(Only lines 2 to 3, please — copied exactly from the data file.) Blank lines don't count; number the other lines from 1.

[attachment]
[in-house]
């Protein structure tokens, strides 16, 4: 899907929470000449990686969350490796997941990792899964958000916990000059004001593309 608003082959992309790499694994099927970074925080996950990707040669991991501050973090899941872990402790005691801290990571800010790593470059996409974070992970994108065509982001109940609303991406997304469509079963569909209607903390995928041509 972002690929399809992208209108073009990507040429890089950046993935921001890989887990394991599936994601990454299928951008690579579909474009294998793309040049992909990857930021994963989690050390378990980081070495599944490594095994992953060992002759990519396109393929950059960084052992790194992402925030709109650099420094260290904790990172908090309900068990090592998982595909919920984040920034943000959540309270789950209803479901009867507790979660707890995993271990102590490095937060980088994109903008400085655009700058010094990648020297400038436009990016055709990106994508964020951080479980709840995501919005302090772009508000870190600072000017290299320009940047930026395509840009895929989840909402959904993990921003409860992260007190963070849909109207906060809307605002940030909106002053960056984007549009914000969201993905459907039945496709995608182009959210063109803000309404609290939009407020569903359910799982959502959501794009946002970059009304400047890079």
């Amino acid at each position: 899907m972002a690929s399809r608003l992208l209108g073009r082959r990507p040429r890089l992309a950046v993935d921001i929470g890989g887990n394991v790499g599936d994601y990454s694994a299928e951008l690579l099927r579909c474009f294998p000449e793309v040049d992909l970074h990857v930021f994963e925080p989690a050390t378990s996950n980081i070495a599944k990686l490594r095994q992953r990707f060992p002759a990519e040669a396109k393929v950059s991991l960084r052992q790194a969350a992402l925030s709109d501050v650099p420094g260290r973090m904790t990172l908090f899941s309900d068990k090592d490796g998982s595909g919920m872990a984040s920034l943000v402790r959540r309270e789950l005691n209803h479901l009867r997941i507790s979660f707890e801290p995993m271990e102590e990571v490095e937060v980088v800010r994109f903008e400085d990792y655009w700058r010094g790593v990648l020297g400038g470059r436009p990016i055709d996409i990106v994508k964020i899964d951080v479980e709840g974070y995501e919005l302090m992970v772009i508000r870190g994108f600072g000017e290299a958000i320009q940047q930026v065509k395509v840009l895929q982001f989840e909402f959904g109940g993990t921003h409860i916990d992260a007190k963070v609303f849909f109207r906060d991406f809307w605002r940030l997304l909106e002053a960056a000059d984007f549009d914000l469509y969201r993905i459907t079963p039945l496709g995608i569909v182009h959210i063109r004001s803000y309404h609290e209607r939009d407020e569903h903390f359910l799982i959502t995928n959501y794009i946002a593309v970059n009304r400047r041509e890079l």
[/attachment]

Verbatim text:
């Protein structure tokens, strides 16, 4: 899907929470000449990686969350490796997941990792899964958000916990000059004001593309 608003082959992309790499694994099927970074925080996950990707040669991991501050973090899941872990402790005691801290990571800010790593470059996409974070992970994108065509982001109940609303991406997304469509079963569909209607903390995928041509 972002690929399809992208209108073009990507040429890089950046993935921001890989887990394991599936994601990454299928951008690579579909474009294998793309040049992909990857930021994963989690050390378990980081070495599944490594095994992953060992002759990519396109393929950059960084052992790194992402925030709109650099420094260290904790990172908090309900068990090592998982595909919920984040920034943000959540309270789950209803479901009867507790979660707890995993271990102590490095937060980088994109903008400085655009700058010094990648020297400038436009990016055709990106994508964020951080479980709840995501919005302090772009508000870190600072000017290299320009940047930026395509840009895929989840909402959904993990921003409860992260007190963070849909109207906060809307605002940030909106002053960056984007549009914000969201993905459907039945496709995608182009959210063109803000309404609290939009407020569903359910799982959502959501794009946002970059009304400047890079």
């Amino acid at each position: 899907m972002a690929s399809r608003l992208l209108g073009r082959r990507p040429r890089l992309a950046v993935d921001i929470g890989g887990n394991v790499g599936d994601y990454s694994a299928e951008l690579l099927r579909c474009f294998p000449e793309v040049d992909l970074h990857v930021f994963e925080p989690a050390t378990s996950n980081i070495a599944k990686l490594r095994q992953r990707f060992p002759a990519e040669a396109k393929v950059s991991l960084r052992q790194a969350a992402l925030s709109d501050v650099p420094g260290r973090m904790t990172l908090f899941s309900d068990k090592d490796g998982s595909g919920m872990a984040s920034l943000v402790r959540r309270e789950l005691n209803h479901l009867r997941i507790s979660f707890e801290p995993m271990e102590e990571v490095e937060v980088v800010r994109f903008e400085d990792y655009w700058r010094g790593v990648l020297g400038g470059r436009p990016i055709d996409i990106v994508k964020i899964d951080v479980e709840g974070y995501e919005l302090m992970v772009i508000r870190g994108f600072g000017e290299a958000i320009q940047q930026v065509k395509v840009l895929q982001f989840e909402f959904g109940g993990t921003h409860i916990d992260a007190k963070v609303f849909f109207r906060d991406f809307w605002r940030l997304l909106e002053a960056a000059d984007f549009d914000l469509y969201r993905i459907t079963p039945l496709g995608i569909v182009h959210i063109r004001s803000y309404h609290e209607r939009d407020e569903h903390f359910l799982i959502t995928n959501y794009i946002a593309v970059n009304r400047r041509e890079l």